Rethinking Condom Education and Training

It is a worrying ordeal when the man finally pulls out and then oops! The condom broke, slipped, or whatever happened during the adrenaline rush.

A plethora of thoughts can start rushing into the duo's head. Is someone at the risk of pregnancy, sexually transmitted infections, and such? 

Well, it turns out that the Condom Education our health bodies share does not prepare people to deal with condom slips or tears.

Adolescents, in particular, get caught in catch-22 when a condom breaks or slips because we train them that condoms hardly ever break if used appropriately.

But there you are, you probably followed every rule when using protection, but somehow things got out hand.

Studies Show Adolescents are at High Risk of Breaks and Slips

According to a joint 2018 study that featured researchers from ETR and experts from Public Health, Seattle & King County, nearly 25 percent of high school learners reported cases of condom tear or slips during intercourse.

Even worse, when asked to explain how they used condoms, nearly 7 out of 10 said they did not pinch the condom tip while wearing it. 5 in 10 admitted they did not hold the condom at the penis base when pulling it out.

The findings from this study are signs cases of tear, slips and spills are rampant among sexually-active students than we imagine.

Yet sex educators do not look beyond "how to use a condom." Many of them forget that, for an adolescent, a broken condom can lead to confusion—and eventually, pregnancy or infection.

Note: Stealthing is Different Than Slips, Leaks and Tears

Sometimes a condom does not slip off or tear by accident. Instead, one partner tries to tear or slip a condom for their personal reasons or benefits— a practice known as Stealthing.

Stealthing is wrong and can lead to severe charges (of rape and assault) in a court of law. It's considered a malicious act because the perpetrator goes against the rules of sexual consent.

Consent does not end when a partner agrees to have sex; it continues throughout the encounter. That means if a partner insists on the use of a condom, then so be it. Slipping out a condom without your partner's permission, or Stealthing can lead to serious lawsuits.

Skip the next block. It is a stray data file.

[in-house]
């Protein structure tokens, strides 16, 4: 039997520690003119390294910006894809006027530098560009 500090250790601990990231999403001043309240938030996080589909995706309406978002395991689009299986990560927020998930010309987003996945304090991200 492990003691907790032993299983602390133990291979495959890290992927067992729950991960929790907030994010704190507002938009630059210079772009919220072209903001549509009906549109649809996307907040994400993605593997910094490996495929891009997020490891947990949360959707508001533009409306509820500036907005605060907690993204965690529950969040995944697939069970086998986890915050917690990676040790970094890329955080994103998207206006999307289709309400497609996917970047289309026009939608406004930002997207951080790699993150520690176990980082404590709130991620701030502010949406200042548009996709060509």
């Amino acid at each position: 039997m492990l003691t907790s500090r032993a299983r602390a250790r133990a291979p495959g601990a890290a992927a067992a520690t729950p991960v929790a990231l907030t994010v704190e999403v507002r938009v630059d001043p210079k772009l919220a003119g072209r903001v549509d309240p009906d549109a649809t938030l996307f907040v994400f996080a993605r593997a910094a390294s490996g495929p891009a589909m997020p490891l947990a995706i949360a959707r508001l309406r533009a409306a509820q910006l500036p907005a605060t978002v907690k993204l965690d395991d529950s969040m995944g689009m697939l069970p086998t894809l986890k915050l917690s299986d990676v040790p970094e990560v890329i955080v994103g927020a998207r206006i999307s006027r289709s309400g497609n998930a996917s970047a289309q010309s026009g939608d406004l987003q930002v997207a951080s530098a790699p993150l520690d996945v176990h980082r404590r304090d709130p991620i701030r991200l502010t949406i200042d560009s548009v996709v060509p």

We Must Change Our Approach towards sex training and  Condom Education

The results from the adolescent study show that the condom education we offer is inconclusive.  

Why? because it trains students that condoms suffice when it comes to preventing pregnancies and sexually transmitted infections— and fails to prepare people for condom slips and breaks.

For an adolescent, a slip-off or torn condom can be confusing; add to the stigma surrounding sex, STIs, and adolescent pregnancy, and the effects can be much worse.

While pregnancy can be dealt with secretly and silently, by OTC contraceptives, young people may not be willing to go for STD testing. Some who may be willing to do a test may hold back because of the stigma surrounding sex and STIs, lack of knowledge, or lack of the resources (money) to do a test.

Timely intervention is necessary anytime a condom slips or breaks. A young person may stay in a dilemma for days—and go beyond the time-limit for contraception or interventions like PREP.

All the above factors explain why we must strive to educate adolescents on what to do in case of condom slips or tears. Educators must now concentrate on training beyond condom demonstrations and focus on contraceptives and STD testing.

Condoms are Effective, As long as You Use Them Right

Nothing is perfect, and condoms aren't trying to join be! We know that condoms are an effective way to prevent conception and the spread of sexually transmitted diseases.

But mistakes and accidents can compromise the effectiveness of your condom. And when it does, you should be ready to deal with it.

To Wrap Up

It's time to bridge the gap in sex training and condom education and offer a complete training to our young ones. While everything may be obvious for grownups, your high-school son or daughter may not have the slightest idea of what to do.